The action sparked concern that thiomersal could have been responsible for autism. The idea is now considered disproven, as incidence rates for autism increased steadily even after thiomersal was removed from childhood vaccines. Currently there is no accepted scientific evidence that exposure to thiomersal is a factor in causing autism. Since 2000, parents in the United States have pursued legal compensation from a federal fund arguing that thiomersal caused autism in their children. A 2004 Institute of Medicine (IOM) committee favored rejecting any causal relationship between thiomersal-containing vaccines and autism. The concentration of thiomersal used in vaccines as an antimicrobial agent ranges from 0.001% (1 part in 100,000) to 0.01% (1 part in 10,000). A vaccine containing 0.01% thiomersal has 25 micrograms of mercury per 0.5 mL dose, roughly the same amount of elemental mercury found in a three-ounce can of tuna. There is robust peer-reviewed scientific evidence supporting the safety of thiomersal-containing vaccines. Where Public health can trump individual rights
Consequences for refusing vaccination
What are the Consequences for refusing vaccination; In the end, should a COVID-19 vaccine become available, New Zealanders would have the right (but not the absolute right) under international and domestic law to refuse to be vaccinated. And the government could and might even be obliged to override that right.
So, no definitive answer. Furthermore, just because the government could make vaccination compulsory doesn’t mean it should. It might not even have to. A person could still exercise their right to refuse vaccination but the government could then impose limits on other rights and freedoms.
In practical terms, this could mean no travel or access to school or the workplace if it placed the health and lives of others at risk. Similarly, a refusal to be vaccinated could limit jobs or social welfare benefits that depend on work availability. But, again, the government would have to present clear justifications for any such restrictions. Consequences for refusing vaccination in the USA
Public consent is vital; Without a doubt, this would be highly controversial and the government would need to engage in another balancing act.
But a purely voluntary approach can have mixed results, too, as the 2019 measles outbreak showed. The main problem appears to have been a poorly designed immunisation program that missed various ethnic, socioeconomic and regional targets. The success of a voluntary approach will be dependent on a highly performing vaccination program that is accessible to all New Zealanders and backed up by a strong public education campaign. Consequences for refusing vaccination in Asia
Ultimately, as the collective effort of the “team of 5 million” has already shown, the effectiveness of any law really depends on each one of us and the decisions we make.
In the UK, the MMR vaccine was the subject of controversy after the publication in The Lancet of a 1998 paper by Andrew Wakefield and others reporting case histories of twelve children mostly with autism spectrum disorders with onset soon after administration of the vaccine. At a 1998 press conference, Wakefield suggested that giving children the vaccines in three separate doses would be safer than a single vaccination. This suggestion was not supported by the paper, and several subsequent peer-reviewed studies have failed to show any association between the vaccine and autism. It later emerged that Wakefield had received funding from litigants against vaccine manufacturers and that he had not informed colleagues or medical authorities of his conflict of interest. Had this been known, publication in The Lancet would not have taken place in the way that it did. Consequences for refusing vaccination in the UK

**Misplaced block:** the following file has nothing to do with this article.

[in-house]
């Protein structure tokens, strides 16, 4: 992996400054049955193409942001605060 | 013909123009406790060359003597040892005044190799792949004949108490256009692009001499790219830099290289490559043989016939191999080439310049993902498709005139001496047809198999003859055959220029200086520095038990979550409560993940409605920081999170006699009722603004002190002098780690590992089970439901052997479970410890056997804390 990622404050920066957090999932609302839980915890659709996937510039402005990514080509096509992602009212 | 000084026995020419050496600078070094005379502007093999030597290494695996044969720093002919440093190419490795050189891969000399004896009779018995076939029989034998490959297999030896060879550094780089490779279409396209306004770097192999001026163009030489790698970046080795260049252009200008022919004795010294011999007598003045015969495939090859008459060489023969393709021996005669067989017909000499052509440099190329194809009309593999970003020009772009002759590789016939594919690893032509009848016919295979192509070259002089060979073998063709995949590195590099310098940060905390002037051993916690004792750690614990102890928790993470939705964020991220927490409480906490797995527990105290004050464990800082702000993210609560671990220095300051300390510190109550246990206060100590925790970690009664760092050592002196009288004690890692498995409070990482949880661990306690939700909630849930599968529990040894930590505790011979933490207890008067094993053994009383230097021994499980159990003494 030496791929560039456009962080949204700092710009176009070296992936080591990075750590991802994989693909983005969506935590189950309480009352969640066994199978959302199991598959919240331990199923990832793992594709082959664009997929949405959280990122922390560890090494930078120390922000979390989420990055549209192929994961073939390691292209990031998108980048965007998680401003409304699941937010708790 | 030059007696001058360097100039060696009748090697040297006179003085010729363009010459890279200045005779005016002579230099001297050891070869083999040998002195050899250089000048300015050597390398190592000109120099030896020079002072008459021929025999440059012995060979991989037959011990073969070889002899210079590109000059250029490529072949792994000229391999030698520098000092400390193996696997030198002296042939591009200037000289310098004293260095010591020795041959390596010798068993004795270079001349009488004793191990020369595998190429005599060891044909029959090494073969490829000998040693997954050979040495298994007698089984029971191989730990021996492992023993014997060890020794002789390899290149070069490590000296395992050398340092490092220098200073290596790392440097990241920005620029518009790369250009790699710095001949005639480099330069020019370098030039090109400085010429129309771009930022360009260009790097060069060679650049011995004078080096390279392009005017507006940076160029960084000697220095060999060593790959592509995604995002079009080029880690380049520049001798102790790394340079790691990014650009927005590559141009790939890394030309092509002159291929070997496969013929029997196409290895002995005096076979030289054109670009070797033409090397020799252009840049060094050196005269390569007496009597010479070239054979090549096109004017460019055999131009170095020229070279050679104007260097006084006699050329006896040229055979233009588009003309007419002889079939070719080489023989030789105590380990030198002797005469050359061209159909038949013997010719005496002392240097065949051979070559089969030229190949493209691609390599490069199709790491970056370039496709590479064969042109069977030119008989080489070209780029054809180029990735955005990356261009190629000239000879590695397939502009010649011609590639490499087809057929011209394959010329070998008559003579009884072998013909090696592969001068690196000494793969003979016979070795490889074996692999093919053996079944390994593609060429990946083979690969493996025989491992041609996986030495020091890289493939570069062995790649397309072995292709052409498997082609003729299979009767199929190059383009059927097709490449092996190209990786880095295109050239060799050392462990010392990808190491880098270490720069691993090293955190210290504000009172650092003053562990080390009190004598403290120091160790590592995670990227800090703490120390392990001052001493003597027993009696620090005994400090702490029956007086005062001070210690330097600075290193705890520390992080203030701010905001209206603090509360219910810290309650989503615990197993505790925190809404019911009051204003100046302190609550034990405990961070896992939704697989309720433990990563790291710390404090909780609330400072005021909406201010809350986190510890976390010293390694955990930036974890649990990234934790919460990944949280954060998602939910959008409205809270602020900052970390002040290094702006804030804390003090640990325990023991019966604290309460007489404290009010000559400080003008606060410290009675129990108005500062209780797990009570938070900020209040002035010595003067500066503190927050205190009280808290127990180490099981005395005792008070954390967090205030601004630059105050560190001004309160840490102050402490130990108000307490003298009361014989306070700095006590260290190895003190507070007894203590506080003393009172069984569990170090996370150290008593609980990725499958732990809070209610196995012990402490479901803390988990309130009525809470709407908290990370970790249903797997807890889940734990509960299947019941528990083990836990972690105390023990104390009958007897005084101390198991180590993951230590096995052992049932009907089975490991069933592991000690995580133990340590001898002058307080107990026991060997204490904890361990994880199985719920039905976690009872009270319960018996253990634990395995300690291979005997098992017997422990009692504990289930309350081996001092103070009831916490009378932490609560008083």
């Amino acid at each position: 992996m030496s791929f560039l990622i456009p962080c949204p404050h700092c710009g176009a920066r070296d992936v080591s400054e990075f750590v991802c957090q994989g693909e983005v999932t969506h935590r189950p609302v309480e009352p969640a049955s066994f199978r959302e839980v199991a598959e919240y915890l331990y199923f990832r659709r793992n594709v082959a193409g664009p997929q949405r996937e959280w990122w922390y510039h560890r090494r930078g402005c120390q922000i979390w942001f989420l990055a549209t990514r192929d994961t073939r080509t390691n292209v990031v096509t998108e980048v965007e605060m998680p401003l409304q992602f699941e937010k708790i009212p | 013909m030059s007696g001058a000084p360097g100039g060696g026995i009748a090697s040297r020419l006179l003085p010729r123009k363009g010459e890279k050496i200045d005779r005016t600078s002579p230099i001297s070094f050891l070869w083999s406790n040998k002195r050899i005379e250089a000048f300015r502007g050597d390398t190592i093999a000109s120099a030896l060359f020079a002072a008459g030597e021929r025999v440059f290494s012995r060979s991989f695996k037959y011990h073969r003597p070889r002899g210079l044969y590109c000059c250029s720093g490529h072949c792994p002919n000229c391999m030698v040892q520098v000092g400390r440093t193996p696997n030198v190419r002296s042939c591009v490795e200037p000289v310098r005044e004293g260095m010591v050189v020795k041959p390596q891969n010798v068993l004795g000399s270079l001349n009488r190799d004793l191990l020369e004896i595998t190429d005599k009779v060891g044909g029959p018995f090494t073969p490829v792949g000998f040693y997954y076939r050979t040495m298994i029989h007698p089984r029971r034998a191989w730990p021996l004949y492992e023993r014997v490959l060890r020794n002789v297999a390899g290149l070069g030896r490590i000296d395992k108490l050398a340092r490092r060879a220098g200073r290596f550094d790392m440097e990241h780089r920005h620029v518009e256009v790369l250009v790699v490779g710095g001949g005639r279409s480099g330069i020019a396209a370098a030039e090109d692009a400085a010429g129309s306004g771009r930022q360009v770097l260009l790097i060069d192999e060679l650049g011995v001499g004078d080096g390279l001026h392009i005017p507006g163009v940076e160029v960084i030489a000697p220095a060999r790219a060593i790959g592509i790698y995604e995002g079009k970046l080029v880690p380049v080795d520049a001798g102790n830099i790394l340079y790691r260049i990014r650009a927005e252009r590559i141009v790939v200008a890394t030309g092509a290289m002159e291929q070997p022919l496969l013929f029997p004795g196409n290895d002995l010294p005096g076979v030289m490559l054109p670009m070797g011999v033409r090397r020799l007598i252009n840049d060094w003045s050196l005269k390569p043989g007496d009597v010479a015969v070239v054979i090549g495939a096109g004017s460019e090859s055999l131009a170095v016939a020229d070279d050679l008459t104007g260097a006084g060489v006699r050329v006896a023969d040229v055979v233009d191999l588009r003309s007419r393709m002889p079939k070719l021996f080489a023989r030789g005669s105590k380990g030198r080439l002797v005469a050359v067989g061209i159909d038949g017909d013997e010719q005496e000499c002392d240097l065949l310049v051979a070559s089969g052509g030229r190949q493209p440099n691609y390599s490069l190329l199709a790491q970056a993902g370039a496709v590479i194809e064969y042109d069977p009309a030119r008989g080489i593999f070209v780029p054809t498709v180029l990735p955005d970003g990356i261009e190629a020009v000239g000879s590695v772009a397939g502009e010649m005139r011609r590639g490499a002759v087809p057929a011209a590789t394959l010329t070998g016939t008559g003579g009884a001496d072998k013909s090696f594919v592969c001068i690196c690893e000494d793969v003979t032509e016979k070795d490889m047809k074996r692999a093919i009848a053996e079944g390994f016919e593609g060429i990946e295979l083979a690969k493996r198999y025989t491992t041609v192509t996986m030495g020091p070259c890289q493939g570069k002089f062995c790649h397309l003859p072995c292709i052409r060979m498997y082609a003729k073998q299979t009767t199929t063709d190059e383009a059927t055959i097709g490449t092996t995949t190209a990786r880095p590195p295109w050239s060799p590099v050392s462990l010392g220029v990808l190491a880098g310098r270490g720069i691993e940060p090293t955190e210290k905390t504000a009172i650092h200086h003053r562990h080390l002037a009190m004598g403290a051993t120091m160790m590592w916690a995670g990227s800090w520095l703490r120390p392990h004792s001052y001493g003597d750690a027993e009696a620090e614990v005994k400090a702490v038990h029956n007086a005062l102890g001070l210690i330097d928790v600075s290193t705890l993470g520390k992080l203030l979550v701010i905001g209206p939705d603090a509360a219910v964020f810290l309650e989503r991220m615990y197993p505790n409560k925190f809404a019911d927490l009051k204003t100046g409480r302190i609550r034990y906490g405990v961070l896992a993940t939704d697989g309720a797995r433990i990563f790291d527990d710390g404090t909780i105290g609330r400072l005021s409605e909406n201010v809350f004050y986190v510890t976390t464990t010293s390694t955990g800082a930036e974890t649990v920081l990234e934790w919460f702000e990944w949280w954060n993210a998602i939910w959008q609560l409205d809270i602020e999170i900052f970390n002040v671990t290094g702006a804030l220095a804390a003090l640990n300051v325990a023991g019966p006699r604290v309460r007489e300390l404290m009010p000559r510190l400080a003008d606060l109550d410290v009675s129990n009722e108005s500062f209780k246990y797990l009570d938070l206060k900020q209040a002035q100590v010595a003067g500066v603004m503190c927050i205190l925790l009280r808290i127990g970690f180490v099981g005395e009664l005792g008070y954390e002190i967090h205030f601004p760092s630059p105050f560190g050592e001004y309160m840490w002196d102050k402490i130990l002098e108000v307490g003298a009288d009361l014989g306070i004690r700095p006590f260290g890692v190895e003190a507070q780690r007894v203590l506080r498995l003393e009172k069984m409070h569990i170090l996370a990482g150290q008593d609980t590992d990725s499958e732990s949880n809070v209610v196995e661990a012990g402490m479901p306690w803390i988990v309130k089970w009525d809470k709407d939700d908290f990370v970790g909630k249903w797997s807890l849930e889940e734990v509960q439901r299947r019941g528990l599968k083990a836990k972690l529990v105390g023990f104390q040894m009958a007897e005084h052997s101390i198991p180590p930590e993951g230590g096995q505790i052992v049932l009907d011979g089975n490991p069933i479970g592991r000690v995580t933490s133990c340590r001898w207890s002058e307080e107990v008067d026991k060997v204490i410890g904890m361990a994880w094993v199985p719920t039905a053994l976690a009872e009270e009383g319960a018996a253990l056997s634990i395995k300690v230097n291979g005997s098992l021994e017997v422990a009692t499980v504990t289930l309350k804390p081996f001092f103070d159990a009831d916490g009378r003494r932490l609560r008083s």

Wakefield has been heavily criticized on scientific and ethical grounds for the way the research was conducted and for triggering a decline in vaccination rates, which fell in the UK to 80% in the years following the study. In 2004, the MMR-and-autism interpretation of the paper was formally retracted by ten of its thirteen coauthors, and in 2010 The Lancet’s editors fully retracted the paper. Wakefield was struck off the UK medical register, with a statement identifying deliberate falsification in the research published in The Lancet, and is barred from practicing medicine in the UK.
The CDC, the IOM of the National Academy of Sciences, Australia’s Department of Health, and the UK National Health Service have all concluded that there is no evidence of a link between the MMR vaccine and autism. A Cochrane review concluded that there is no credible link between the MMR vaccine and autism, that MMR has prevented diseases that still carry a heavy burden of death and complications, that the lack of confidence in MMR has damaged public health, and that the design and reporting of safety outcomes in MMR vaccine studies are largely inadequate. Additional reviews agree, with studies finding that vaccines are not linked to autism even in high risk populations with autistic siblings. Consequences for refusing vaccination in Africa.
In 2009, The Sunday Times reported that Wakefield had manipulated patient data and misreported results in his 1998 paper, creating the appearance of a link with autism. A 2011 article in the British Medical Journal described how the data in the study had been falsified by Wakefield so that it would arrive at a predetermined conclusion. An accompanying editorial in the same journal described Wakefield’s work as an “elaborate fraud” that led to lower vaccination rates, putting hundreds of thousands of children at risk and diverting energy and money away from research into the true cause of autism. Consequences for refusing vaccination in France.
A special court convened in the United States to review claims under the National Vaccine Injury Compensation Program ruled on February 12, 2009, that parents of autistic children are not entitled to compensation in their contention that certain vaccines caused autism in their children.